• PCI DSS (Payment Card Industry Data Security Standard) - The Payment Card Industry Data Security Standard (PCI DSS) is a widely accepted set of policies and procedures intended to optimize the security of credit, debit and cash card transactions and protect cardholders against misuse of their personal information.
  • PeopleSoft - PeopleSoft is an e-business software product line owned by Oracle.
  • permittivity (electric permittivity) - Permittivity (electric permittivity) is defined as the ratio of electric displacement to the electric field intensity.
  • personal health record (PHR) - A personal health record (PHR) is a collection of health-related information that is documented and maintained by the individual it pertains to.
  • personal identity verification (PIV) card - A personal identity verification (PIV) card is a United States Federal smart card that contains the necessary data for the cardholder to be granted to Federal facilities and information systems and assure appropriate levels of security for all applicable Federal applications.
  • Planck's constant - Planck's constant, symbolized as h, is a fundamental universal constant that defines the quantum nature of energy and relates the energy of a photon to its frequency.
  • Point-to-Point Protocol (PPP) - Point-to-Point Protocol (PPP) refers to a suite of computer communication protocols that provide a standard way to transport multiprotocol data over point-to-point links.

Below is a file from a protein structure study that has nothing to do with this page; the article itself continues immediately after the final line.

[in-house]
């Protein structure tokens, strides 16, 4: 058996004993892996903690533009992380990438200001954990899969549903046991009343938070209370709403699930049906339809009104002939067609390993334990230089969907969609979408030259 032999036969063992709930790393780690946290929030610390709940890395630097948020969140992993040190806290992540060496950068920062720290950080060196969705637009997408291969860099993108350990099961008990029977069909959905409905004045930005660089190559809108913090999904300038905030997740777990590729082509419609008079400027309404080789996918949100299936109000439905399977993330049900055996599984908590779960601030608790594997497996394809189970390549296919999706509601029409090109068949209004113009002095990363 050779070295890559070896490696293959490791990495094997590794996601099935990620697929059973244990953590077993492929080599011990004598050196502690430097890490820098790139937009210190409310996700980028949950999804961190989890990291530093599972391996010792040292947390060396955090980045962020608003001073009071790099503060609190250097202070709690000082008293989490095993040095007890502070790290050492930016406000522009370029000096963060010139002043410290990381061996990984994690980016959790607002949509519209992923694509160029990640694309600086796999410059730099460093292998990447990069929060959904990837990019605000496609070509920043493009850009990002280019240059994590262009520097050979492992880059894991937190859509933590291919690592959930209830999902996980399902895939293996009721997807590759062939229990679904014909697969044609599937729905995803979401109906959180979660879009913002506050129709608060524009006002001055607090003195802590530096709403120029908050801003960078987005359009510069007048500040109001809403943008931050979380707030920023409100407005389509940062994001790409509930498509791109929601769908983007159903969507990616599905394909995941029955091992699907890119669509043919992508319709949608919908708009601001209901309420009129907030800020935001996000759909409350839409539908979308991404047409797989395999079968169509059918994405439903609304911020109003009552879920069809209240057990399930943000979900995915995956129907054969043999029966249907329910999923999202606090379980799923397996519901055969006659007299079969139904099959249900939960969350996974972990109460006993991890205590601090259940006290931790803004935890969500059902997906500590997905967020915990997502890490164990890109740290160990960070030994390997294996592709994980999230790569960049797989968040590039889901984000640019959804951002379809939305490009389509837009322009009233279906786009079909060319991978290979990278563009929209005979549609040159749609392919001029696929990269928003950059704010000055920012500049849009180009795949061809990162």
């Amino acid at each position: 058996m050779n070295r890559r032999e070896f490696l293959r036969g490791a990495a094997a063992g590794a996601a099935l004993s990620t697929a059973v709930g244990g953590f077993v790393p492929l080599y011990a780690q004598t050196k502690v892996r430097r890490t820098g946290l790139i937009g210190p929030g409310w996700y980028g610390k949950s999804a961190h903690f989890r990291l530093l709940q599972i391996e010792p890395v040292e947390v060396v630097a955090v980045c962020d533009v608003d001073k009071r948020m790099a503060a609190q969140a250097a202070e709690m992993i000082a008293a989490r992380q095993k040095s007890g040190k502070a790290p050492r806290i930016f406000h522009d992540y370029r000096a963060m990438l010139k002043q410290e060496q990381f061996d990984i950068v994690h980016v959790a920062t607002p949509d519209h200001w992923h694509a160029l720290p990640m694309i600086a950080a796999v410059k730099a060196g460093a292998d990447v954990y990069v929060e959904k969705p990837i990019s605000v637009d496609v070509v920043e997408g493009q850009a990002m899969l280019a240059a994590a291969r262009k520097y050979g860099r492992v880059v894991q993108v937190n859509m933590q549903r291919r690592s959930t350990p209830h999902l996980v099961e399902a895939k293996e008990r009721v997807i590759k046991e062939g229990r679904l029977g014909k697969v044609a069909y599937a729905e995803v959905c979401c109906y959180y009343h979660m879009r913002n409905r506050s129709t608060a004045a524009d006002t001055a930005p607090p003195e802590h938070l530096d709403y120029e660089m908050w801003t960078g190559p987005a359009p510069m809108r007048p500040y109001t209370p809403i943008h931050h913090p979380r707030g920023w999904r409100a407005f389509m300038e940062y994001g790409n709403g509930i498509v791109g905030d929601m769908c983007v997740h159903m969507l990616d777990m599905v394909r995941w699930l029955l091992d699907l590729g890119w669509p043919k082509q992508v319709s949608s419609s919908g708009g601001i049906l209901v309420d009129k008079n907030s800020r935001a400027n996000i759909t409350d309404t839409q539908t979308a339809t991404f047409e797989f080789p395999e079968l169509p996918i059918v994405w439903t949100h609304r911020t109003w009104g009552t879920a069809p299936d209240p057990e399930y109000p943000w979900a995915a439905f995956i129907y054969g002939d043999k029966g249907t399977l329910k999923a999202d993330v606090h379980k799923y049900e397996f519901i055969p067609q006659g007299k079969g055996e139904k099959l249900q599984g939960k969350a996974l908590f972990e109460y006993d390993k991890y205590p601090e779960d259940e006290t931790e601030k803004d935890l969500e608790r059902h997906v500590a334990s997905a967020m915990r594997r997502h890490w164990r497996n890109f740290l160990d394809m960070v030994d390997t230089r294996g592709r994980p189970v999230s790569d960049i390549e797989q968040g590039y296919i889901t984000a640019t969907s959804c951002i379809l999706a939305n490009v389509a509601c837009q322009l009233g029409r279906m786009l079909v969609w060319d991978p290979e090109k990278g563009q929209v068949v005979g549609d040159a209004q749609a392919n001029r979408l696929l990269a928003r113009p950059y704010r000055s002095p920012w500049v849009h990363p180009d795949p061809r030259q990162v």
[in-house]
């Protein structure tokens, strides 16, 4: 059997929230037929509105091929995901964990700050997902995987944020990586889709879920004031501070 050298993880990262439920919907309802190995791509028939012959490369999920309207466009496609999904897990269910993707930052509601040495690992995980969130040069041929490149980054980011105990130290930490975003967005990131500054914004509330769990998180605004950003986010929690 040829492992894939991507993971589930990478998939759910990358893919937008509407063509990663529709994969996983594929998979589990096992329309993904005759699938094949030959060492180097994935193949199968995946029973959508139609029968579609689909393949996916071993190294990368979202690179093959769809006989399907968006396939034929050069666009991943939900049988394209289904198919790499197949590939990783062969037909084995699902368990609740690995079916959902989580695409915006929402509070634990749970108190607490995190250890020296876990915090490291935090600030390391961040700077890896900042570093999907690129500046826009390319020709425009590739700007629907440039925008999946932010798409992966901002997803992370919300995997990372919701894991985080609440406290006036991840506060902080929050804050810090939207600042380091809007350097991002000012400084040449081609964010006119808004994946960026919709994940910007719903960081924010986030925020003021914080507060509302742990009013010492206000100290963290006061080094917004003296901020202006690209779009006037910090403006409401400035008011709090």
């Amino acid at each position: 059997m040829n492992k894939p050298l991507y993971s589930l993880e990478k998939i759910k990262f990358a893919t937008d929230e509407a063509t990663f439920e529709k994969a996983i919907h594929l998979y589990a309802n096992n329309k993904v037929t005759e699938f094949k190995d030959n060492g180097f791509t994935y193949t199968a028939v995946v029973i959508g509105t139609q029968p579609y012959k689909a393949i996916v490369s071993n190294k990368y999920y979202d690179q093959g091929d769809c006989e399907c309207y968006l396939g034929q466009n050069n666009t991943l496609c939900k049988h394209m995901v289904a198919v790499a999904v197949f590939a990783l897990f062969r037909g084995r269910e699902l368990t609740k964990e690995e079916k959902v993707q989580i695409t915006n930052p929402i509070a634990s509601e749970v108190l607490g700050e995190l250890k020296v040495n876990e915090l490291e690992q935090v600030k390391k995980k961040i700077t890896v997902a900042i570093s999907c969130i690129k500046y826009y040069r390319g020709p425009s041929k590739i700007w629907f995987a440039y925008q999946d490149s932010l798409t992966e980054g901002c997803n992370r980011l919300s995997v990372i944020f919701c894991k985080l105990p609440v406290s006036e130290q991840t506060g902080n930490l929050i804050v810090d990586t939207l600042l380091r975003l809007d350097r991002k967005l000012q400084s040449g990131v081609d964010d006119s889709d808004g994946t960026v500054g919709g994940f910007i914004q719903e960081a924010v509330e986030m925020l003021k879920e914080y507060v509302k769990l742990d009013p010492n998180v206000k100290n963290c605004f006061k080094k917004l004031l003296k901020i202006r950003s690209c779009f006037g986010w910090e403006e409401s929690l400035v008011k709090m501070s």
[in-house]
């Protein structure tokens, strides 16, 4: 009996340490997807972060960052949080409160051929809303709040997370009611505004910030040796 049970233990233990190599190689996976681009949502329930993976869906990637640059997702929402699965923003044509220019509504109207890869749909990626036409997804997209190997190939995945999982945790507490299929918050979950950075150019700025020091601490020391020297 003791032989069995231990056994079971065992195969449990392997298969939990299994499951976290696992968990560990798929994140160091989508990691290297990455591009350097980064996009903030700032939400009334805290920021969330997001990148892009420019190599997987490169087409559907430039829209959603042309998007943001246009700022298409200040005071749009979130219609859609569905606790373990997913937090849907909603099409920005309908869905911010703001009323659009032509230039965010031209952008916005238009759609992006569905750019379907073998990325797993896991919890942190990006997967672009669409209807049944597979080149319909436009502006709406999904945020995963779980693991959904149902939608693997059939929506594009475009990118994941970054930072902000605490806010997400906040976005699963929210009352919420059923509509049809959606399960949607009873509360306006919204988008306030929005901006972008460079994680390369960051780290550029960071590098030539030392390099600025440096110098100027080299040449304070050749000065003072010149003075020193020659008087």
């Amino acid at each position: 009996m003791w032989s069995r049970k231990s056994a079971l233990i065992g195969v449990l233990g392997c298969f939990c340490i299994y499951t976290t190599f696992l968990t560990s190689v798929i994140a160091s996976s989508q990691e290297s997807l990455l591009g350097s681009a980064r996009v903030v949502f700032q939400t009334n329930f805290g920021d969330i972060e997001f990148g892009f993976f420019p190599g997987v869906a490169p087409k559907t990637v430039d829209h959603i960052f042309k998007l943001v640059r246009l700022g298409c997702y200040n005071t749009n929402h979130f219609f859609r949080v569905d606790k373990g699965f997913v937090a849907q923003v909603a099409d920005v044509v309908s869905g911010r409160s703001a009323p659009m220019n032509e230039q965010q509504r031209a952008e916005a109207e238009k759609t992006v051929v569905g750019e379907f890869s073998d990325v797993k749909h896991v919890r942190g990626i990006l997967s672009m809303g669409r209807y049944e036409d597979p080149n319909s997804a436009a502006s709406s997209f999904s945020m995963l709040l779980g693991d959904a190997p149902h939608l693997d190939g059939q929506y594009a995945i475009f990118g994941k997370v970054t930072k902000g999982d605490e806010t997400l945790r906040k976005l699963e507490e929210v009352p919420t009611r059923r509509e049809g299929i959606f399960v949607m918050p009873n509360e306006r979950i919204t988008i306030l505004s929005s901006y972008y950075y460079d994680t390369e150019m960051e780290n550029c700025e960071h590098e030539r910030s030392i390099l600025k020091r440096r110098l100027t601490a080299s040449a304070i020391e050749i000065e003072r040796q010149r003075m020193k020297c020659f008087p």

• Point-to-Point Protocol over Ethernet (PPPoE) - Point-to-Point Protocol over Ethernet (PPPoE) is a network protocol that facilitates communication between network endpoints.
  • poison reverse - In a computer network that uses the Routing Information Protocol (RIP) or other distance vector routing protocol, poison reverse is a loop avoidance process.
  • POP3 (Post Office Protocol 3) - POP3 (Post Office Protocol 3) is the most recent version of a standard protocol for receiving e-mail.
  • POSIX (Portable Operating System Interface) - POSIX (Portable Operating System Interface) is a set of standard operating system interfaces based on the Unix operating system.
  • Presidential Policy Directive 21 (PPD-21) - Presidential Policy Directive 21 (PPD-21) is an infrastructure protection and resilience directive in the United States that aims to strengthen and secure the country's critical infrastructure.
  • Project Management Professional (PMP) - Project Management Professional (PMP) certification is a qualification program overseen by the Project Management Institute (PMI).